Supreme Court Delays Whether To Review Harvard Anti-Asian Discrimination Case, Seeks Biden Admin Position
“The Acting Solicitor General is invited to file a brief in this case expressing the views of the United States”
One of the most awaiting Supreme Court determinations is not even in a case under review, it’s whether the court will accept for review the Harvard Anti-Asian Discrimination Case.
In that case, which the students lost at both the trial court and appeals court levels, Asian-American applicants allege that Harvard discriminates against them through manipulation of soft factors, and minimizing standardized testing as an admission tool. We covered the case since inception:
- Complaint Says Harvard Discriminates Against Asian-Americans (2015)
- New Harvard President Rejects Claims of Discrimination Against Asian-Americans (2018)
- Federal Judge Sides With Harvard in Discrimination Case Brought by Asian Applicants (2019)
- Trump administration sides with Asian American students in discrimination suit against Harvard (2020)
- Appeals Court upholds Harvard’s discrimination against Asian-Americans (2020)
- Supreme Court Asked To Hear Harvard Anti-Asian Discrimination Case (2021)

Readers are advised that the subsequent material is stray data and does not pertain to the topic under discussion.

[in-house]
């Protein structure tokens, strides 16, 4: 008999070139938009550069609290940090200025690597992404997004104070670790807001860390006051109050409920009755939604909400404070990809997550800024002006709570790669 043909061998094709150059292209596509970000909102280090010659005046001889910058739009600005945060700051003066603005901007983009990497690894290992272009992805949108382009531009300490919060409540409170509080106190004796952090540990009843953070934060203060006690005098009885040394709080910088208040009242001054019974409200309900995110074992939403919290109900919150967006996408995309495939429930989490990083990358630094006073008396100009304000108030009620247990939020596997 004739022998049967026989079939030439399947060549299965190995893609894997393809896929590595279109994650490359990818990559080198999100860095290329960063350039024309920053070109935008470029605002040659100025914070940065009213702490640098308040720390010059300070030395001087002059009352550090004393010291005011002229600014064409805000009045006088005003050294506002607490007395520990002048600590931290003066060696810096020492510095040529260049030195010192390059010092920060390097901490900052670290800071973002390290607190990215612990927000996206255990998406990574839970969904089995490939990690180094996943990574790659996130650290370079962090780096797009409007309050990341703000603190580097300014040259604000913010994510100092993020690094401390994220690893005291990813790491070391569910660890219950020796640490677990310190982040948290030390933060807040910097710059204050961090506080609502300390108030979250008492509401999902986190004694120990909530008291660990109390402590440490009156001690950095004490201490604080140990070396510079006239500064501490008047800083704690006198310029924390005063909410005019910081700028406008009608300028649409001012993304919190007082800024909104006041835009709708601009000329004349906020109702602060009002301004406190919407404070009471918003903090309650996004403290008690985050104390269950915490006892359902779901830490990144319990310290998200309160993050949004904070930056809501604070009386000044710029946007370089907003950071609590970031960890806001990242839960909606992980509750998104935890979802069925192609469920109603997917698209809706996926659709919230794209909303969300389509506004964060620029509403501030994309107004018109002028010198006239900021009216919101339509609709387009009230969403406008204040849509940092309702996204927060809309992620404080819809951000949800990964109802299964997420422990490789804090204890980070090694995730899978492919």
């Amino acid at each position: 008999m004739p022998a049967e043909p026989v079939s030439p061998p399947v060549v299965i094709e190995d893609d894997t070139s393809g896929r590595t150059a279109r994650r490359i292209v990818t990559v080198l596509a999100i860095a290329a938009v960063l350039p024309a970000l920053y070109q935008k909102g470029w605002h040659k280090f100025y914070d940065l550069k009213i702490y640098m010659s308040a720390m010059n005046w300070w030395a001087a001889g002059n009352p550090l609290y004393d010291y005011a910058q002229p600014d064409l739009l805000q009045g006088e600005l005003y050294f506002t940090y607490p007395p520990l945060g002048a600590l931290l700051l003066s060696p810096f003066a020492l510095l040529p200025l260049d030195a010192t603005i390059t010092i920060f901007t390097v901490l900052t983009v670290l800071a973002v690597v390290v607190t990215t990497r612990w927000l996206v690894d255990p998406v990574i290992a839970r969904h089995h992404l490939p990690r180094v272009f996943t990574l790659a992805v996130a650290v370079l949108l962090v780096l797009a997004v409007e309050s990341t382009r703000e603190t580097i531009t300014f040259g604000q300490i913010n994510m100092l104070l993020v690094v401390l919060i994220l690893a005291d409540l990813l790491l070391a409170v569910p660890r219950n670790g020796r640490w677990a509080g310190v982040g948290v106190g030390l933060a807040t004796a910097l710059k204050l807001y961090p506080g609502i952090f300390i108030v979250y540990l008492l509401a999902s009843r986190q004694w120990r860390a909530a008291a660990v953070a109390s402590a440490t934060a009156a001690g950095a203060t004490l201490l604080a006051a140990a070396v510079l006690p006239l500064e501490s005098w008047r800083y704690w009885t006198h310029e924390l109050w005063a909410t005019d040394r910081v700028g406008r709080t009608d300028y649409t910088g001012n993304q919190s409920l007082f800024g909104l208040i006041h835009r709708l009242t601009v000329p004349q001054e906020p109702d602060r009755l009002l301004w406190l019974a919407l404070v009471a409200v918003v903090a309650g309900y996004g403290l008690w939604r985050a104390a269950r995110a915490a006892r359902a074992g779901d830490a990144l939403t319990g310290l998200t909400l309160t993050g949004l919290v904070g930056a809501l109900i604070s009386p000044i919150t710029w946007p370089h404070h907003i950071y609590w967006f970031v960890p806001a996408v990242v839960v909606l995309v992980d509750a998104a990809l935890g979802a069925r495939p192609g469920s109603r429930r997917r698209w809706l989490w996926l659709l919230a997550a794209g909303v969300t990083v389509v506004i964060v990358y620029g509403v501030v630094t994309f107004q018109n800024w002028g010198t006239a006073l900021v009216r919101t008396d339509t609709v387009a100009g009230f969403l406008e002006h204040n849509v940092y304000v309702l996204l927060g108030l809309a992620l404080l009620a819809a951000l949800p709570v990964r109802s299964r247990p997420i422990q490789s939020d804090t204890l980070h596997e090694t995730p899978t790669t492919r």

SCOTUS was expected to rule today whether to grant the Petition for Writ of Certiorari (i.e. for review), but instead issued an Order “inviting” the Biden Solicitor General to weigh in. The Trump administration sided with the Asian-American students, but the court wants to know the Biden administration position before it decides whether to take the case:
20-1199 STUDENTS FOR FAIR ADMISSIONS V. PRESIDENT AND FELLOWS OF HARVARD
The Acting Solicitor General is invited to file a brief in this case expressing the views of the United States.
It’s hard to know what this means, other than that the case is not on a fast track. There was no timeframe put on when the Biden Acting Solicitor General needs to file a brief.
Various commenters have different takes on what it means.
Among other things this signals interest on the court in hearing the case while also delaying a decision on whether to hear it for months, meaning that if the court does ultimately take it up it might not be ruled on for a couple of years
— Lawrence Hurley (@lawrencehurley) June 14, 2021
— David Lat (@DavidLat) June 14, 2021
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